December 2019 Commentary: Reflections from D&I
I spent the first week of December with many of my colleagues attending the 12th Annual Conference on the Science of Dissemination and Implementation in Health (D&I). I started attending D&I as a PhD student in 2015, and each year I have had the great opportunity to observe what the current “state of the science” is in the field and how D&I continues to evolve. This year did not disappoint. The theme of “Raising the Bar on the Rigor, Relevance, and Rapidity of Dissemination and Implementation Science” echoed throughout the Conference, and several subthemes emerged. Adaptation to achieve better implementation and sustainability, system-level determinants of implementation, novel ways for assessing implementation strategies over time, and innovative new methods to analyze complexities (e.g., coincidence analysis) were just a few of my highlights. Plenary sessions provided some key takeaways about study designs and measurement for D&I, including:
- The need for more integration of implementation science into the healthcare system and use of the PRECIS-2 tool to achieve more pragmatic trials.
- SMART (sequential, multiple assignment, randomized trials) designs can address the challenge of organizational heterogeneity by building adapted interventions to guide how to implement over time. An important takeaway was that these designs are intended to guide decision-makers/implementers and not researchers.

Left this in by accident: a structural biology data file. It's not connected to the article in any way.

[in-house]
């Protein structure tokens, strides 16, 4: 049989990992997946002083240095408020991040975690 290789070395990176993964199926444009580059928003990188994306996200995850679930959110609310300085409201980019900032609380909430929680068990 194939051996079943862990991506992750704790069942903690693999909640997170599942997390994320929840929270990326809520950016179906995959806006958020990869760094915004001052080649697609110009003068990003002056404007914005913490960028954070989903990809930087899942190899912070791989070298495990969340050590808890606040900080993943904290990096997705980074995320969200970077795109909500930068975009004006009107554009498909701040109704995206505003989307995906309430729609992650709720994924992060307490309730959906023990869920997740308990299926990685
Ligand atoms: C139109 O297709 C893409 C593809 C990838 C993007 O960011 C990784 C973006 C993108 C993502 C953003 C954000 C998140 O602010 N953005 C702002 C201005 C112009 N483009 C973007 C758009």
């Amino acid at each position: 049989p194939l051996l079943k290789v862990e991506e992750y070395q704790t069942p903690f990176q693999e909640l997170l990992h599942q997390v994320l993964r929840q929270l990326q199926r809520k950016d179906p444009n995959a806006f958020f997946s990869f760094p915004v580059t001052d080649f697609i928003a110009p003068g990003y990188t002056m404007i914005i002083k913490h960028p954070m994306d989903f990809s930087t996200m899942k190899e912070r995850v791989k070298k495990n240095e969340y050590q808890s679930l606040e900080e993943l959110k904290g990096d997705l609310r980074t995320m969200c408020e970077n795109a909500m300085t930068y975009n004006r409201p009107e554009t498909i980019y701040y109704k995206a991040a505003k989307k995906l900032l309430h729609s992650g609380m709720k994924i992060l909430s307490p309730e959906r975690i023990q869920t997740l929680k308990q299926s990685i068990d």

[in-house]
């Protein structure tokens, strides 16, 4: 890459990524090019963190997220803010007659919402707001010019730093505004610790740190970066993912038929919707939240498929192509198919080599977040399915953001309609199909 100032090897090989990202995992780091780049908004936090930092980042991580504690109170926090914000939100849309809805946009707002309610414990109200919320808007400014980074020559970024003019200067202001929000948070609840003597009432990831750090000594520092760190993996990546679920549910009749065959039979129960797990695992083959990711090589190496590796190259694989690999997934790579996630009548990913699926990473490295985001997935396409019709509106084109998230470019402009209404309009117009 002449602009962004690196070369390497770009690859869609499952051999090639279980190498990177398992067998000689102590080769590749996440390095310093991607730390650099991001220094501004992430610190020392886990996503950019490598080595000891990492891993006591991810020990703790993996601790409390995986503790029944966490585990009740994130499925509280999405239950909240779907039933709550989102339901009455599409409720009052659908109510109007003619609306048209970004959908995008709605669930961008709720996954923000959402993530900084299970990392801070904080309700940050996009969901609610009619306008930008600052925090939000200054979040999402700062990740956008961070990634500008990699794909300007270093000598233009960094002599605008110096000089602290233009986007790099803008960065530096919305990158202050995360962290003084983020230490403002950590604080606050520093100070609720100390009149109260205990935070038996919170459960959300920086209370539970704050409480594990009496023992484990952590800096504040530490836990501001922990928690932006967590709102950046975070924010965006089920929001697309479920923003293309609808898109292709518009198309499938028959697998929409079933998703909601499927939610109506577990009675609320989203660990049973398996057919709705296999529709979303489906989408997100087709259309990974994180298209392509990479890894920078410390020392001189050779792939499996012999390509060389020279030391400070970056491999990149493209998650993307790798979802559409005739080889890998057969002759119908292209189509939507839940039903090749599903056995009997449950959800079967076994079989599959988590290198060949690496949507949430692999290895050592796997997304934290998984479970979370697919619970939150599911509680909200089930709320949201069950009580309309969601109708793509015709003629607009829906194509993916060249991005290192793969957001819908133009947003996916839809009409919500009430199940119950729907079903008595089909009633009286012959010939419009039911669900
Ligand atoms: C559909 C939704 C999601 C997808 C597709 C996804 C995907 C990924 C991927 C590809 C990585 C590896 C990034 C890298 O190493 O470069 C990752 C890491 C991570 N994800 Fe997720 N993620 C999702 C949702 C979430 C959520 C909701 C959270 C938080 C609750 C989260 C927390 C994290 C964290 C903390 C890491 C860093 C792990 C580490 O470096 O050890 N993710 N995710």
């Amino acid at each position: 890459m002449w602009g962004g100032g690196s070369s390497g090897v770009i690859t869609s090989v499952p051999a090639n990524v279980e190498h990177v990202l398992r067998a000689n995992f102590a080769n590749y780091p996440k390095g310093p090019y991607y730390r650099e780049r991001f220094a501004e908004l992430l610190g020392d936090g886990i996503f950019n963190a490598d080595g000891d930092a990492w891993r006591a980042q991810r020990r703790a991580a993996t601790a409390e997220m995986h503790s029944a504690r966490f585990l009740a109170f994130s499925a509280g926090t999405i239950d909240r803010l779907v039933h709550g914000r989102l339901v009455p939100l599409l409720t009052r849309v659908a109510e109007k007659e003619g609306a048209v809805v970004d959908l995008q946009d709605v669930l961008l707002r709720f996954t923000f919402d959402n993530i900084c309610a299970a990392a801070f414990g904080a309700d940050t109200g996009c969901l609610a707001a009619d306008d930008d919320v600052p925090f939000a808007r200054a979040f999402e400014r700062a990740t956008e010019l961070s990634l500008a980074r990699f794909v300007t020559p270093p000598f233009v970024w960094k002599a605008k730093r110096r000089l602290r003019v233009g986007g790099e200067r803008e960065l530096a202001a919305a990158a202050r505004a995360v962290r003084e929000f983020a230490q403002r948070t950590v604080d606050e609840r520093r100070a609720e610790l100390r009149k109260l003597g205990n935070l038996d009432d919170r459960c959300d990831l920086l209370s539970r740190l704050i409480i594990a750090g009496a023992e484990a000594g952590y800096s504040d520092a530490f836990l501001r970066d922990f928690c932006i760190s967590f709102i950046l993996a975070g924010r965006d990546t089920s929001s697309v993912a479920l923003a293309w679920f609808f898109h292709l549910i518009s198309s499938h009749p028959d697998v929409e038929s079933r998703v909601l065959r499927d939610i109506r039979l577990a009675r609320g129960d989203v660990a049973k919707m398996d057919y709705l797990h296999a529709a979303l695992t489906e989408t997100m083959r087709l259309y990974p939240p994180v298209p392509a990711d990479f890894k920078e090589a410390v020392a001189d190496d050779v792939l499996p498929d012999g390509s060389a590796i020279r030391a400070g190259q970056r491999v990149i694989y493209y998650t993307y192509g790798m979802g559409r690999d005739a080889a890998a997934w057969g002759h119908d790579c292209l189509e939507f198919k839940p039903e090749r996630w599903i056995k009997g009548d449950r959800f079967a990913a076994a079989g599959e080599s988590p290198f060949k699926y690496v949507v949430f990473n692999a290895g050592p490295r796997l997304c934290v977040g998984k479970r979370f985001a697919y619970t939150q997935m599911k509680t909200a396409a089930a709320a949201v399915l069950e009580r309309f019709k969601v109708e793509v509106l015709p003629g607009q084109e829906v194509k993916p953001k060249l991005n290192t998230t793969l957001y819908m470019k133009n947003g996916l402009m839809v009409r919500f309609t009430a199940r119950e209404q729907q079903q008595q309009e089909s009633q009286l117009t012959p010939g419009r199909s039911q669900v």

- We need to reduce the number of “use once, throw away” measures, develop measures using a more rapid and pragmatic fashion, and use theory when doing so.
- Using common measures and frameworks has been critical for large multi-site initiatives, such as the VA QUERI program. This comment really resonated with me –I have found in my role on several NIH-funded consortiums it can be quite challenging to harmonize implementation science measurement across disparate sites and projects!
Relatedly, one of the featured articles in this month’s newsletter by Stanick and colleagues1 is focused on the development of pragmatic measures for implementation. The authors generated stakeholder driven rating criteria to assess whether a measure is pragmatic. The rating scale was developedwithin the mental health context and is called PAPERS (Psychometric and Pragmatic Evidence Rating Scale). It is intended for use in developing implementation measures and assessing existing measures.
On another note, the UNC/RTI Consortium for Implementation Science held its annual D&I Networking Event at the Conference. For those of you who were able to join us, thank you for coming. We look forward to seeing you again in 2020 and hearing about what you have been up to! This was a great way to wrap up 2019. Sending best wishes to all for a happy, healthy holiday season and New Year.